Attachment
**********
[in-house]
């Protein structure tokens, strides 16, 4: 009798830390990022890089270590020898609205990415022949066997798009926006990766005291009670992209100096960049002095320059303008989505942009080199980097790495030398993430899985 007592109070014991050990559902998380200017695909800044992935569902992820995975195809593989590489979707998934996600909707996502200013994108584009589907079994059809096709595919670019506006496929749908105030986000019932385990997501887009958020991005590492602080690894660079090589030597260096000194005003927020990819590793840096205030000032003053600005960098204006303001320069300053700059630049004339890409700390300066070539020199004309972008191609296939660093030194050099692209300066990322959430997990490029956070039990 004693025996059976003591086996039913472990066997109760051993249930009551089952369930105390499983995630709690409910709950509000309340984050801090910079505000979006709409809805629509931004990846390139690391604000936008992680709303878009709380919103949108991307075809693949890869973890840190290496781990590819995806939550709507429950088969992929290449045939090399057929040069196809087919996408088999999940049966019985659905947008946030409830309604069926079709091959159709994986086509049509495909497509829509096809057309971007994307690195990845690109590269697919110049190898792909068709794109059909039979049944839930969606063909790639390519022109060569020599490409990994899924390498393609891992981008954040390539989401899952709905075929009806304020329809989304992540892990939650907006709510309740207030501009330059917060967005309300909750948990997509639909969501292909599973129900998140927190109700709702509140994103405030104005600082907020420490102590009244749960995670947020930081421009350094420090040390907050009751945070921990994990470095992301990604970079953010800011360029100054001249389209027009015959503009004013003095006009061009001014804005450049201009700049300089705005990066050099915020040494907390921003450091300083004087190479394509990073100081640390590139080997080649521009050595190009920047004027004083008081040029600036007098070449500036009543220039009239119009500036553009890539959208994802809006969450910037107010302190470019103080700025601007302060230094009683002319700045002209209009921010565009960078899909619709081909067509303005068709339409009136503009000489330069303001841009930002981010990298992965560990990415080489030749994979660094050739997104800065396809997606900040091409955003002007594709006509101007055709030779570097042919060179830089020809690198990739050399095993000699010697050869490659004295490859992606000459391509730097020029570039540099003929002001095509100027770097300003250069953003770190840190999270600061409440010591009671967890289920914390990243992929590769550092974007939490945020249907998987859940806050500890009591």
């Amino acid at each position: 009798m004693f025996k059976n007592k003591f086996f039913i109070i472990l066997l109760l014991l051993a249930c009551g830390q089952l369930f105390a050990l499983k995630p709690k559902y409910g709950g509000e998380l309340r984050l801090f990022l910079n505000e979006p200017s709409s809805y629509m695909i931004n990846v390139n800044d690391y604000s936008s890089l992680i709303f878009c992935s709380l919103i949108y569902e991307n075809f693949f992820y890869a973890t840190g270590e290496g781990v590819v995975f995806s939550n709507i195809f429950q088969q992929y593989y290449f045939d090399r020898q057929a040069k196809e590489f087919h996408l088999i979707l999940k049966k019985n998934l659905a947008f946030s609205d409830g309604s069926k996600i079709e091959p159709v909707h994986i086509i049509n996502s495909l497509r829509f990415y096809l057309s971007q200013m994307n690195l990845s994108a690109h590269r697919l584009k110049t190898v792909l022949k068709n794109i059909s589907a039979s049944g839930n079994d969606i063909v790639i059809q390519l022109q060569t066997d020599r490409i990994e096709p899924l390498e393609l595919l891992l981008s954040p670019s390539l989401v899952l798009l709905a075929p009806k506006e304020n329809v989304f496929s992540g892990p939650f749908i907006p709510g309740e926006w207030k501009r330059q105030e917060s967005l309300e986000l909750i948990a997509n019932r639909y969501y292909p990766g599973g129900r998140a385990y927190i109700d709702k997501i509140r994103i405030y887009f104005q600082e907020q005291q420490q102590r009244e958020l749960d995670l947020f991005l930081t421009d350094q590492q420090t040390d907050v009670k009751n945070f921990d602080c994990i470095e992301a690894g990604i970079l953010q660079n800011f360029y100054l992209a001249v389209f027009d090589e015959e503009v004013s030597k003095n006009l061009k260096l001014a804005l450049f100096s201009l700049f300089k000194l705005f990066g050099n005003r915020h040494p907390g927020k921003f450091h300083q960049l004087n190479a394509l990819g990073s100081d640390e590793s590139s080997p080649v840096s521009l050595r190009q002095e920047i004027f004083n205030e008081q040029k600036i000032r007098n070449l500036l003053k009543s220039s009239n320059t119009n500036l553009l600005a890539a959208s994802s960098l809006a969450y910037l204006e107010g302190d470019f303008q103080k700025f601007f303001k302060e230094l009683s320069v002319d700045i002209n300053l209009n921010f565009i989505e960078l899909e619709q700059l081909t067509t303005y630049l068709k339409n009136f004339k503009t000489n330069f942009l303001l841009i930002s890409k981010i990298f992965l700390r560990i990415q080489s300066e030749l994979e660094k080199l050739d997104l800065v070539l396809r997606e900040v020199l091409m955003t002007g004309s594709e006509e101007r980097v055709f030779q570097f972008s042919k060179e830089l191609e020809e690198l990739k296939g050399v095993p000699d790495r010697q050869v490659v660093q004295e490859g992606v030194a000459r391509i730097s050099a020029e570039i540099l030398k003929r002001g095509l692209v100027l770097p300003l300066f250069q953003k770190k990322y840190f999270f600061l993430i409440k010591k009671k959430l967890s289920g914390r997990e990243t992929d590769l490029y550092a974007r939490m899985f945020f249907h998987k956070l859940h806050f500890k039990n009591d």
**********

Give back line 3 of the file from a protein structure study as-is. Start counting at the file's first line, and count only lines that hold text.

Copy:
């Amino acid at each position: 009798m004693f025996k059976n007592k003591f086996f039913i109070i472990l066997l109760l014991l051993a249930c009551g830390q089952l369930f105390a050990l499983k995630p709690k559902y409910g709950g509000e998380l309340r984050l801090f990022l910079n505000e979006p200017s709409s809805y629509m695909i931004n990846v390139n800044d690391y604000s936008s890089l992680i709303f878009c992935s709380l919103i949108y569902e991307n075809f693949f992820y890869a973890t840190g270590e290496g781990v590819v995975f995806s939550n709507i195809f429950q088969q992929y593989y290449f045939d090399r020898q057929a040069k196809e590489f087919h996408l088999i979707l999940k049966k019985n998934l659905a947008f946030s609205d409830g309604s069926k996600i079709e091959p159709v909707h994986i086509i049509n996502s495909l497509r829509f990415y096809l057309s971007q200013m994307n690195l990845s994108a690109h590269r697919l584009k110049t190898v792909l022949k068709n794109i059909s589907a039979s049944g839930n079994d969606i063909v790639i059809q390519l022109q060569t066997d020599r490409i990994e096709p899924l390498e393609l595919l891992l981008s954040p670019s390539l989401v899952l798009l709905a075929p009806k506006e304020n329809v989304f496929s992540g892990p939650f749908i907006p709510g309740e926006w207030k501009r330059q105030e917060s967005l309300e986000l909750i948990a997509n019932r639909y969501y292909p990766g599973g129900r998140a385990y927190i109700d709702k997501i509140r994103i405030y887009f104005q600082e907020q005291q420490q102590r009244e958020l749960d995670l947020f991005l930081t421009d350094q590492q420090t040390d907050v009670k009751n945070f921990d602080c994990i470095e992301a690894g990604i970079l953010q660079n800011f360029y100054l992209a001249v389209f027009d090589e015959e503009v004013s030597k003095n006009l061009k260096l001014a804005l450049f100096s201009l700049f300089k000194l705005f990066g050099n005003r915020h040494p907390g927020k921003f450091h300083q960049l004087n190479a394509l990819g990073s100081d640390e590793s590139s080997p080649v840096s521009l050595r190009q002095e920047i004027f004083n205030e008081q040029k600036i000032r007098n070449l500036l003053k009543s220039s009239n320059t119009n500036l553009l600005a890539a959208s994802s960098l809006a969450y910037l204006e107010g302190d470019f303008q103080k700025f601007f303001k302060e230094l009683s320069v002319d700045i002209n300053l209009n921010f565009i989505e960078l899909e619709q700059l081909t067509t303005y630049l068709k339409n009136f004339k503009t000489n330069f942009l303001l841009i930002s890409k981010i990298f992965l700390r560990i990415q080489s300066e030749l994979e660094k080199l050739d997104l800065v070539l396809r997606e900040v020199l091409m955003t002007g004309s594709e006509e101007r980097v055709f030779q570097f972008s042919k060179e830089l191609e020809e690198l990739k296939g050399v095993p000699d790495r010697q050869v490659v660093q004295e490859g992606v030194a000459r391509i730097s050099a020029e570039i540099l030398k003929r002001g095509l692209v100027l770097p300003l300066f250069q953003k770190k990322y840190f999270f600061l993430i409440k010591k009671k959430l967890s289920g914390r997990e990243t992929d590769l490029y550092a974007r939490m899985f945020f249907h998987k956070l859940h806050f500890k039990n009591d």